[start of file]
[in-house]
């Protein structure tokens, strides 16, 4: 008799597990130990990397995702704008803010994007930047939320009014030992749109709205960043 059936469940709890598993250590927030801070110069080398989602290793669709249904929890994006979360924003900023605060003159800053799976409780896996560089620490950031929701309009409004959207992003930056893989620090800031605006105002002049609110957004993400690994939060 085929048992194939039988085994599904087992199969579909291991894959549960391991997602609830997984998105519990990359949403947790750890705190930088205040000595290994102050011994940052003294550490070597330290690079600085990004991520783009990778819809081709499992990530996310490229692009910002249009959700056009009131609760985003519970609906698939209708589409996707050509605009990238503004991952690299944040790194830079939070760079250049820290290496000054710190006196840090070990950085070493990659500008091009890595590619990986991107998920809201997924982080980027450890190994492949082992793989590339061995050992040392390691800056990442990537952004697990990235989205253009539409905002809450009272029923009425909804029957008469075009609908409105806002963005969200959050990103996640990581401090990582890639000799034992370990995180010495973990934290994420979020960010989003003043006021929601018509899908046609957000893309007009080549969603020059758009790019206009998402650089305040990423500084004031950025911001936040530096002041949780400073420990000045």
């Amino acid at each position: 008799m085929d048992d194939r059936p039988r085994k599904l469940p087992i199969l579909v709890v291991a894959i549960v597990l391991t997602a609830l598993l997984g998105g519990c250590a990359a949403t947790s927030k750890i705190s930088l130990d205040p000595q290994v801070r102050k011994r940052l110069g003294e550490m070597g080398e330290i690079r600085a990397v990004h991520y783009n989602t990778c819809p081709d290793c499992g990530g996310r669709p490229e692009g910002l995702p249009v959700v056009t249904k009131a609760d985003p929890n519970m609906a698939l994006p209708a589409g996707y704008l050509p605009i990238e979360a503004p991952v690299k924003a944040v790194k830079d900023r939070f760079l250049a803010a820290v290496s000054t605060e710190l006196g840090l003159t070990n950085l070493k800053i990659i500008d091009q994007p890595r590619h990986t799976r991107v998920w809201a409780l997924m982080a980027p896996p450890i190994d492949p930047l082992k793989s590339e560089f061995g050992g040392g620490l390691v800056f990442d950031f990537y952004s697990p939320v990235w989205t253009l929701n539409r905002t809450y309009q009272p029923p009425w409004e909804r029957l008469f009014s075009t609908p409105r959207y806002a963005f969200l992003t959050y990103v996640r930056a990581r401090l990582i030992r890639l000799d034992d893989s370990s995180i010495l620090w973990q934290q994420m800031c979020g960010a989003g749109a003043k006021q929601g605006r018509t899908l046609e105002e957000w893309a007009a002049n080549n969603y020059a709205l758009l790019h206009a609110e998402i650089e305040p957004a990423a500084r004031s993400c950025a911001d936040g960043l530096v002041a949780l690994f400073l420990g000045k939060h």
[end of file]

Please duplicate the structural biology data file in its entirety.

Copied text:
[in-house]
């Protein structure tokens, strides 16, 4: 008799597990130990990397995702704008803010994007930047939320009014030992749109709205960043 059936469940709890598993250590927030801070110069080398989602290793669709249904929890994006979360924003900023605060003159800053799976409780896996560089620490950031929701309009409004959207992003930056893989620090800031605006105002002049609110957004993400690994939060 085929048992194939039988085994599904087992199969579909291991894959549960391991997602609830997984998105519990990359949403947790750890705190930088205040000595290994102050011994940052003294550490070597330290690079600085990004991520783009990778819809081709499992990530996310490229692009910002249009959700056009009131609760985003519970609906698939209708589409996707050509605009990238503004991952690299944040790194830079939070760079250049820290290496000054710190006196840090070990950085070493990659500008091009890595590619990986991107998920809201997924982080980027450890190994492949082992793989590339061995050992040392390691800056990442990537952004697990990235989205253009539409905002809450009272029923009425909804029957008469075009609908409105806002963005969200959050990103996640990581401090990582890639000799034992370990995180010495973990934290994420979020960010989003003043006021929601018509899908046609957000893309007009080549969603020059758009790019206009998402650089305040990423500084004031950025911001936040530096002041949780400073420990000045």
């Amino acid at each position: 008799m085929d048992d194939r059936p039988r085994k599904l469940p087992i199969l579909v709890v291991a894959i549960v597990l391991t997602a609830l598993l997984g998105g519990c250590a990359a949403t947790s927030k750890i705190s930088l130990d205040p000595q290994v801070r102050k011994r940052l110069g003294e550490m070597g080398e330290i690079r600085a990397v990004h991520y783009n989602t990778c819809p081709d290793c499992g990530g996310r669709p490229e692009g910002l995702p249009v959700v056009t249904k009131a609760d985003p929890n519970m609906a698939l994006p209708a589409g996707y704008l050509p605009i990238e979360a503004p991952v690299k924003a944040v790194k830079d900023r939070f760079l250049a803010a820290v290496s000054t605060e710190l006196g840090l003159t070990n950085l070493k800053i990659i500008d091009q994007p890595r590619h990986t799976r991107v998920w809201a409780l997924m982080a980027p896996p450890i190994d492949p930047l082992k793989s590339e560089f061995g050992g040392g620490l390691v800056f990442d950031f990537y952004s697990p939320v990235w989205t253009l929701n539409r905002t809450y309009q009272p029923p009425w409004e909804r029957l008469f009014s075009t609908p409105r959207y806002a963005f969200l992003t959050y990103v996640r930056a990581r401090l990582i030992r890639l000799d034992d893989s370990s995180i010495l620090w973990q934290q994420m800031c979020g960010a989003g749109a003043k006021q929601g605006r018509t899908l046609e105002e957000w893309a007009a002049n080549n969603y020059a709205l758009l790019h206009a609110e998402i650089e305040p957004a990423a500084r004031s993400c950025a911001d936040g960043l530096v002041a949780l690994f400073l420990g000045k939060h």